When he awakes, he comprehends the imminent danger of the path he’s been walking, the terrifying drop to the rocks (the skeleton of a car is wrecked upside down just above the water). He continues toward the cabin, built in the middle of a pasture on the mountain.
Duluoz soon establishes a routine in his solitary home–trips for water, mouse and donkey feeding, ocean transcribing into a long poem at the end of the book. Just as quickly, though, he grows bored and lonely (as always seems to happen when this guy tries to be alone to write). The waters from which he draws new poetic imagery becomes to him a dramatic and undeniable symbol of his mortality. Solitude gets to Duluoz, and the rest of the novel he’s looking for excuses to plug up all the solitude, no matter how much of a toll it takes on him.
The primary excuse is alcohol. In one brief scene he smokes a joint with Cody, admitting that weed does nothing for him but make him paranoid. Naturally, this leads to other excuses, the men and women in whom he can find no sustainable joy. At first, these relationships are healthy and productive (word games, visits to old friends in the TB ward, log chopping contests), but they, like the cabin and its immediate environs, become malignant and oppressive. Some friends he lets down just by his general drunkenness, others (specifically, Cody/Neal, the person most responsible for the esteem Kerouac has as a writer) turn on him because, in many cases, he’s a total bastard.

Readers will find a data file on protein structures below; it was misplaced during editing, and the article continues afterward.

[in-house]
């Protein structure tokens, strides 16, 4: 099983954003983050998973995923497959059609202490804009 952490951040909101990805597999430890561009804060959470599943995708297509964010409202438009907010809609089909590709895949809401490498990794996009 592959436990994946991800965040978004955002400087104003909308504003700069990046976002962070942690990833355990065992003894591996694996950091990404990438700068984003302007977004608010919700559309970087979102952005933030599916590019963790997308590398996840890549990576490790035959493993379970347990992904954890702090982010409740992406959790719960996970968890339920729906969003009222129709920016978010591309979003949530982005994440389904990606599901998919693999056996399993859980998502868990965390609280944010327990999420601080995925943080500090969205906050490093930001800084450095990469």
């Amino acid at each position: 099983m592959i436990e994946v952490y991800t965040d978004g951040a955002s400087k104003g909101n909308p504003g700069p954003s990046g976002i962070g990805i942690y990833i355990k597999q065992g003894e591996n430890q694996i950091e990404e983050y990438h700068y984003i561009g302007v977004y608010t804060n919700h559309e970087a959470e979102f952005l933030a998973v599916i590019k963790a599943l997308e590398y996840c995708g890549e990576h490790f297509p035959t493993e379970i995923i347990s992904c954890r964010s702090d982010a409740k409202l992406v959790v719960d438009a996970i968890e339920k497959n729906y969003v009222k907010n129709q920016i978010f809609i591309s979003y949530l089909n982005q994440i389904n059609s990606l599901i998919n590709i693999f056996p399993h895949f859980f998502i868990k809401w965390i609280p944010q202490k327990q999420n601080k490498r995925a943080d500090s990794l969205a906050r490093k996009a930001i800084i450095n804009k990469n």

The novel vacillates between Duluoz inebriated and terrified at Big Sur to Duluoz inebriated and terrified in the city, culminating in an especially horrific scene at the Big Sur cabin. Having invited to the cabin a couple and a ladyfriend (with annoying child) for whom he has no great affection and much distrust, Duluoz regrets his decision as soon as the party lands. He wants to escape, but he’s asked these “friends” to drop everything for a week-long getaway.